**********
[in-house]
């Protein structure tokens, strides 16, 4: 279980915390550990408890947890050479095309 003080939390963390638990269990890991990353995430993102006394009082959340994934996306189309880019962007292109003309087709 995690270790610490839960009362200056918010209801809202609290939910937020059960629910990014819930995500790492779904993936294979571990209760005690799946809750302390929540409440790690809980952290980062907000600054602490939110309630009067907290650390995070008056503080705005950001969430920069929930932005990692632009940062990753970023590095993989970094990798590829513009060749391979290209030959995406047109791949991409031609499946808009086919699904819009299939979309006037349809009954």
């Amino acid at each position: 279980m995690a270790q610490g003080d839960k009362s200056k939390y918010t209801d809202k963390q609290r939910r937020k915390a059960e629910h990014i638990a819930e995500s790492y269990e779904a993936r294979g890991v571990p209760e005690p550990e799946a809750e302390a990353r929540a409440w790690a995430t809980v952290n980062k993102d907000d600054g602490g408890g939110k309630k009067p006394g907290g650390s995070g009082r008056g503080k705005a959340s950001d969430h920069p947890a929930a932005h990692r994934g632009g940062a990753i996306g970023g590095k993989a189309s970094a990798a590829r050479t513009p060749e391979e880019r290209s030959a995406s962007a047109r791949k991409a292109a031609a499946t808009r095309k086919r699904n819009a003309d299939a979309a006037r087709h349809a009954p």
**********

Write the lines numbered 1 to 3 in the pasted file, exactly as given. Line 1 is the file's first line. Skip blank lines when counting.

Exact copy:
[in-house]
């Protein structure tokens, strides 16, 4: 279980915390550990408890947890050479095309 003080939390963390638990269990890991990353995430993102006394009082959340994934996306189309880019962007292109003309087709 995690270790610490839960009362200056918010209801809202609290939910937020059960629910990014819930995500790492779904993936294979571990209760005690799946809750302390929540409440790690809980952290980062907000600054602490939110309630009067907290650390995070008056503080705005950001969430920069929930932005990692632009940062990753970023590095993989970094990798590829513009060749391979290209030959995406047109791949991409031609499946808009086919699904819009299939979309006037349809009954």
């Amino acid at each position: 279980m995690a270790q610490g003080d839960k009362s200056k939390y918010t209801d809202k963390q609290r939910r937020k915390a059960e629910h990014i638990a819930e995500s790492y269990e779904a993936r294979g890991v571990p209760e005690p550990e799946a809750e302390a990353r929540a409440w790690a995430t809980v952290n980062k993102d907000d600054g602490g408890g939110k309630k009067p006394g907290g650390s995070g009082r008056g503080k705005a959340s950001d969430h920069p947890a929930a932005h990692r994934g632009g940062a990753i996306g970023g590095k993989a189309s970094a990798a590829r050479t513009p060749e391979e880019r290209s030959a995406s962007a047109r791949k991409a292109a031609a499946t808009r095309k086919r699904n819009a003309d299939a979309a006037r087709h349809a009954p």